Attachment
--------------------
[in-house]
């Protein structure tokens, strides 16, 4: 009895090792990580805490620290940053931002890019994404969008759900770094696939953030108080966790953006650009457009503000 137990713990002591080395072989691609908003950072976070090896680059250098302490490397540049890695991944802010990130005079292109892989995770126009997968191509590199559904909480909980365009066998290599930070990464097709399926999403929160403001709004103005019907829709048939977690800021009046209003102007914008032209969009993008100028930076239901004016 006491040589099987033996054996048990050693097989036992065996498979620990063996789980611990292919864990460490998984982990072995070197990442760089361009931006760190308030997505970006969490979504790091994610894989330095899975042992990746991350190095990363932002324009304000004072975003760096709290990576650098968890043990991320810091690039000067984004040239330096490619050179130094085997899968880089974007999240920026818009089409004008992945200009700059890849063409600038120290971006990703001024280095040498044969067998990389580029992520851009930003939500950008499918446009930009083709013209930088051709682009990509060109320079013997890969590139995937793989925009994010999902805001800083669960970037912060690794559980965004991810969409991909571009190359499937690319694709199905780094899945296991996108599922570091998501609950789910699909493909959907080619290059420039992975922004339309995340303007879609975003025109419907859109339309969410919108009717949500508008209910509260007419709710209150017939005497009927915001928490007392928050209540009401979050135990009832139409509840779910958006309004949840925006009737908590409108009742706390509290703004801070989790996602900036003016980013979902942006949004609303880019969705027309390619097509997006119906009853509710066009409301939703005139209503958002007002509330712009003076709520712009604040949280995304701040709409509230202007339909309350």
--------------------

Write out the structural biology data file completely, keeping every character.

[in-house]
């Protein structure tokens, strides 16, 4: 009895090792990580805490620290940053931002890019994404969008759900770094696939953030108080966790953006650009457009503000 137990713990002591080395072989691609908003950072976070090896680059250098302490490397540049890695991944802010990130005079292109892989995770126009997968191509590199559904909480909980365009066998290599930070990464097709399926999403929160403001709004103005019907829709048939977690800021009046209003102007914008032209969009993008100028930076239901004016 006491040589099987033996054996048990050693097989036992065996498979620990063996789980611990292919864990460490998984982990072995070197990442760089361009931006760190308030997505970006969490979504790091994610894989330095899975042992990746991350190095990363932002324009304000004072975003760096709290990576650098968890043990991320810091690039000067984004040239330096490619050179130094085997899968880089974007999240920026818009089409004008992945200009700059890849063409600038120290971006990703001024280095040498044969067998990389580029992520851009930003939500950008499918446009930009083709013209930088051709682009990509060109320079013997890969590139995937793989925009994010999902805001800083669960970037912060690794559980965004991810969409991909571009190359499937690319694709199905780094899945296991996108599922570091998501609950789910699909493909959907080619290059420039992975922004339309995340303007879609975003025109419907859109339309969410919108009717949500508008209910509260007419709710209150017939005497009927915001928490007392928050209540009401979050135990009832139409509840779910958006309004949840925006009737908590409108009742706390509290703004801070989790996602900036003016980013979902942006949004609303880019969705027309390619097509997006119906009853509710066009409301939703005139209503958002007002509330712009003076709520712009604040949280995304701040709409509230202007339909309350």